TSA Expanding Explosive Trace Detection Measures at Airports Nationwide
The U.S. Transportation Security Administration announced it will begin randomly swabbing passengers' hands at U.S. airports to check for traces of explosive materials in the coming weeks. Describing the policy as "an additional layer of security," TSA said it initially went into effect on a limited basis at five previously unidentified airports following the attempted bombing of a U.S. airliner over Detroit on Christmas Day 2009. Now the program will be expanded.
"Explosive Trace Detection [ETD] technology is a critical tool in our ability to stay ahead of evolving threats to aviation security," said TSA Acting Administrator Gale Rossides. "Expanding the use of this technology at checkpoints and at departure gates greatly enhances security to keep the traveling public safe."
TSA said screeners already randomly swab carry-on luggage and other objects at checkpoints. Soon now, though, travelers can expect to see the increased random use of ETD technology in different areas, including checkpoint lines and at boarding gates. Officers may swab a piece of luggage or passengers' hands, then use ETD technology to test for explosives. The swab is placed inside the ETD unit which analyzes the content for the presence of potential explosive residue. To ensure the health of travelers, screening swabs are disposed of after each use. Since it will be used on a random basis, passengers should not expect to see the same thing at every airport or each time they travel.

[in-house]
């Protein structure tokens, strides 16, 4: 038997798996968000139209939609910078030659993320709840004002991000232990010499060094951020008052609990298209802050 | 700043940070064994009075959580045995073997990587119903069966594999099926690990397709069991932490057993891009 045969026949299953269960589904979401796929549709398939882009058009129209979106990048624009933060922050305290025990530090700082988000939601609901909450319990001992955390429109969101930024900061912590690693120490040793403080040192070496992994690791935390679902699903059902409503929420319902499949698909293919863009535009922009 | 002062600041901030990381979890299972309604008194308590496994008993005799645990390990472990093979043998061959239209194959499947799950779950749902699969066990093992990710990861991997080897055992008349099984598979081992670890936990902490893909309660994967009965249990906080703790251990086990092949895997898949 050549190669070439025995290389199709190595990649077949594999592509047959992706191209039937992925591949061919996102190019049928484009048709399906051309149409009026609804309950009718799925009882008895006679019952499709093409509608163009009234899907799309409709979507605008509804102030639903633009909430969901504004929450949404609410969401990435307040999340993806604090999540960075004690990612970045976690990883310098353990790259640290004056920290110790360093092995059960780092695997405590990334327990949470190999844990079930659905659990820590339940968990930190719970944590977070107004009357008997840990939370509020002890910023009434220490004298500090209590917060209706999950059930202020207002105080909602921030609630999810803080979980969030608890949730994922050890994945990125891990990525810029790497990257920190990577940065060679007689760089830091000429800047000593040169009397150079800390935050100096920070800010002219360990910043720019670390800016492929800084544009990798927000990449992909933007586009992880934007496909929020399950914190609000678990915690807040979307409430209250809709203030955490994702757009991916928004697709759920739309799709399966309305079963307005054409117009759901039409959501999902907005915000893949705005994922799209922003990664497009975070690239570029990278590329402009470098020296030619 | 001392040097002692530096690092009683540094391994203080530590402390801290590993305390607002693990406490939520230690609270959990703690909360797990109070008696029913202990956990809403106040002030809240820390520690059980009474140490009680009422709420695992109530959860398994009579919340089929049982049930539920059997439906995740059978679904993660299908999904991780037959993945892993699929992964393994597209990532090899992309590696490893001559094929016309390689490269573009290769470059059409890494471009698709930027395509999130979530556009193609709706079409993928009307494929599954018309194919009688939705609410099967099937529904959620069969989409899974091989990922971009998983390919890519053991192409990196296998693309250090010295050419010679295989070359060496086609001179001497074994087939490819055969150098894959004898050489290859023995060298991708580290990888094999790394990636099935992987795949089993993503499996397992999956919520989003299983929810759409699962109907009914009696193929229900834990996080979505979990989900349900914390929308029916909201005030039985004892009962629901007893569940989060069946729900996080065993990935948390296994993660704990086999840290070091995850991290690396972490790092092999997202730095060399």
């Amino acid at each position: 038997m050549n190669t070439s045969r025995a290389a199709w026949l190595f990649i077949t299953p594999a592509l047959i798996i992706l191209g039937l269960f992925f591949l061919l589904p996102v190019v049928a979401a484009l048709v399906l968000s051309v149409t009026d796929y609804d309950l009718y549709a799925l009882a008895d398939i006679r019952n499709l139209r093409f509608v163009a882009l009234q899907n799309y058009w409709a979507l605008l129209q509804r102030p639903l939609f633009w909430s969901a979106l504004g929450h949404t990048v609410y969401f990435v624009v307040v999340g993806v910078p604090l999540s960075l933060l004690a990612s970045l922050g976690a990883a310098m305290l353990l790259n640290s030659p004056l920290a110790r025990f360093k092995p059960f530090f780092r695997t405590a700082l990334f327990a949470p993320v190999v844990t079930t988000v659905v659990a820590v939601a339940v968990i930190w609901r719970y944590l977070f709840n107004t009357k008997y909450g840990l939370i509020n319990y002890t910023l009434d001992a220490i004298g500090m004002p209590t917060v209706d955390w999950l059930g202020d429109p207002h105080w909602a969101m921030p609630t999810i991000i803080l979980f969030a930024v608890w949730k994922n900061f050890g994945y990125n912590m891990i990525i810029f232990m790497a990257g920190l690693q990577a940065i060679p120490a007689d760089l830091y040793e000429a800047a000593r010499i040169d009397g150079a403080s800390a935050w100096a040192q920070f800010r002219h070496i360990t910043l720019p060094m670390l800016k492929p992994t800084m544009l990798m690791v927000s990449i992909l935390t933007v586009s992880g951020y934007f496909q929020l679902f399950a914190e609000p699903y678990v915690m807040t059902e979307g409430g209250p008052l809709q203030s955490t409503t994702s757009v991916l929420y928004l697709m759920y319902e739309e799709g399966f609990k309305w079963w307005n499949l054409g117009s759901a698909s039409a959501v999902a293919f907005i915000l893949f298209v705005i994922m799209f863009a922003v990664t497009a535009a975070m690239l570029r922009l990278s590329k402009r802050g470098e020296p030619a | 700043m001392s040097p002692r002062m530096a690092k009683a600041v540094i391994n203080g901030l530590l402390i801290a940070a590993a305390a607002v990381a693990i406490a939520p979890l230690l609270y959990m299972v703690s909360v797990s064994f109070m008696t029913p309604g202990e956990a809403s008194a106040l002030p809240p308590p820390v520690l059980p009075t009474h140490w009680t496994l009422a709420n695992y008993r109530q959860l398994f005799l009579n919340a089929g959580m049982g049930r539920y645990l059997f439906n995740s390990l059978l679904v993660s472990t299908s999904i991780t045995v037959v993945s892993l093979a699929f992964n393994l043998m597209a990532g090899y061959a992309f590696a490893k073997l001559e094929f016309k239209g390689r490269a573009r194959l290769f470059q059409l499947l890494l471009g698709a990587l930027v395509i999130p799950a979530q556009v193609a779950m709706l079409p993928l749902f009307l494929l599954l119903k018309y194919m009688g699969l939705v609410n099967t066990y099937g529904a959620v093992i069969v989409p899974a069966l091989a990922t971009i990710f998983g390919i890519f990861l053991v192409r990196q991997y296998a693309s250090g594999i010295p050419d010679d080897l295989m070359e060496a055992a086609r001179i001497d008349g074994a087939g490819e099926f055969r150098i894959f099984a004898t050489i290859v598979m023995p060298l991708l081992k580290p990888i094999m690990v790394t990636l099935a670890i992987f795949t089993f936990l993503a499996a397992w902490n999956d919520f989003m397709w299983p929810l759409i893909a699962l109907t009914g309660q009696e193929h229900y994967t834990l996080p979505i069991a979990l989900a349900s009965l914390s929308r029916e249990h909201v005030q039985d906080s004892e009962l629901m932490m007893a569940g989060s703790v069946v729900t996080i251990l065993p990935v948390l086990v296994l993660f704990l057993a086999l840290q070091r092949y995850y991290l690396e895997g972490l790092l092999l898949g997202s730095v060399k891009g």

The U.S. Department of Homeland Security said it does not expect the tests to significantly increase wait times at checkpoints.
To date, the Department has awarded $15 million in American Recovery and Reinvestment Act funding for 400 fixed ETD units. Additionally, President Obama’s fiscal year 2011 budget prioritizes key investments in aviation security, including $39 million to purchase approximately 800 portable ETD machines.
TSA revealed that the five airports at which it piloted use of the ETD technology following the failed Christmas Day attack were Raleigh-Durham International Airport, Hartsfield-Jackson Atlanta International Airport, Orlando International Airport, and Pitt-Greenville and Coastal Carolina Regional Airports in North Carolina.